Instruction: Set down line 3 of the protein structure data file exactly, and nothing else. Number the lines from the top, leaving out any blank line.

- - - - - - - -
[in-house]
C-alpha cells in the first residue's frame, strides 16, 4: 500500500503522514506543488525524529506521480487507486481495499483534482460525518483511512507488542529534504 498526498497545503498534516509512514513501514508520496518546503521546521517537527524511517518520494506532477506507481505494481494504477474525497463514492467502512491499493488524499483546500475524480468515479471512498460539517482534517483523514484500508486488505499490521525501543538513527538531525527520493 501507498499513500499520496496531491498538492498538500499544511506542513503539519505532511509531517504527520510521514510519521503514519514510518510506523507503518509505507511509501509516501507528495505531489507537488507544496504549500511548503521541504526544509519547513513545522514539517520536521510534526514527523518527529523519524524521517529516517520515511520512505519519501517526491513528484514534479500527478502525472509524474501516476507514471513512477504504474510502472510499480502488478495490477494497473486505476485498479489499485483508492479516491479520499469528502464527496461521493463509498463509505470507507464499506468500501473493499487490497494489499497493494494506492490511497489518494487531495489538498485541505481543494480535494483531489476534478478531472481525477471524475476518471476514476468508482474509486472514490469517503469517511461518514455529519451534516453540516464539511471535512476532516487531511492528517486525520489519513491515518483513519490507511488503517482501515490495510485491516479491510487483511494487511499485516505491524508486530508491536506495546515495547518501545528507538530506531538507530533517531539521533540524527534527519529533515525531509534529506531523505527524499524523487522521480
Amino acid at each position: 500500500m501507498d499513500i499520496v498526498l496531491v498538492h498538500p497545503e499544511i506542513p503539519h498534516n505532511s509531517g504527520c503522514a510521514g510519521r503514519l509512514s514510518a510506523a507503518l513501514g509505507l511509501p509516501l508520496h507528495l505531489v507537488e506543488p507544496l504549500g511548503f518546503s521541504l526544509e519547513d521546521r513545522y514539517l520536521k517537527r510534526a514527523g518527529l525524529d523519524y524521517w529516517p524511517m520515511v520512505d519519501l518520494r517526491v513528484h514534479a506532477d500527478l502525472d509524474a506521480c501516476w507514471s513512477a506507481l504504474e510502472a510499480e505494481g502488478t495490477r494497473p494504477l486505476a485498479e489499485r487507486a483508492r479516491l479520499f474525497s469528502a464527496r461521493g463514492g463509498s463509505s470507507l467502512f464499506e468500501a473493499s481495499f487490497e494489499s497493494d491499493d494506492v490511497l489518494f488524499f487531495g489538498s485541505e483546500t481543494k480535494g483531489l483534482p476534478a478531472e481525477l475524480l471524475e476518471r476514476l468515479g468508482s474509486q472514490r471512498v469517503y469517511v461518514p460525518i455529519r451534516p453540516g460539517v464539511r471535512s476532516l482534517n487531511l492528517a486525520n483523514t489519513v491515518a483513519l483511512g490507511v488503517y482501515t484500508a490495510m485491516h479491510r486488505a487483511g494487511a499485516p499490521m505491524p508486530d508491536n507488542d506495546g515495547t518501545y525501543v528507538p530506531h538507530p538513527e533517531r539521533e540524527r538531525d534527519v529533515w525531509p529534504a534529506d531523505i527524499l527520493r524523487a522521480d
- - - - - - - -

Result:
Amino acid at each position: 500500500m501507498d499513500i499520496v498526498l496531491v498538492h498538500p497545503e499544511i506542513p503539519h498534516n505532511s509531517g504527520c503522514a510521514g510519521r503514519l509512514s514510518a510506523a507503518l513501514g509505507l511509501p509516501l508520496h507528495l505531489v507537488e506543488p507544496l504549500g511548503f518546503s521541504l526544509e519547513d521546521r513545522y514539517l520536521k517537527r510534526a514527523g518527529l525524529d523519524y524521517w529516517p524511517m520515511v520512505d519519501l518520494r517526491v513528484h514534479a506532477d500527478l502525472d509524474a506521480c501516476w507514471s513512477a506507481l504504474e510502472a510499480e505494481g502488478t495490477r494497473p494504477l486505476a485498479e489499485r487507486a483508492r479516491l479520499f474525497s469528502a464527496r461521493g463514492g463509498s463509505s470507507l467502512f464499506e468500501a473493499s481495499f487490497e494489499s497493494d491499493d494506492v490511497l489518494f488524499f487531495g489538498s485541505e483546500t481543494k480535494g483531489l483534482p476534478a478531472e481525477l475524480l471524475e476518471r476514476l468515479g468508482s474509486q472514490r471512498v469517503y469517511v461518514p460525518i455529519r451534516p453540516g460539517v464539511r471535512s476532516l482534517n487531511l492528517a486525520n483523514t489519513v491515518a483513519l483511512g490507511v488503517y482501515t484500508a490495510m485491516h479491510r486488505a487483511g494487511a499485516p499490521m505491524p508486530d508491536n507488542d506495546g515495547t518501545y525501543v528507538p530506531h538507530p538513527e533517531r539521533e540524527r538531525d534527519v529533515w525531509p529534504a534529506d531523505i527524499l527520493r524523487a522521480d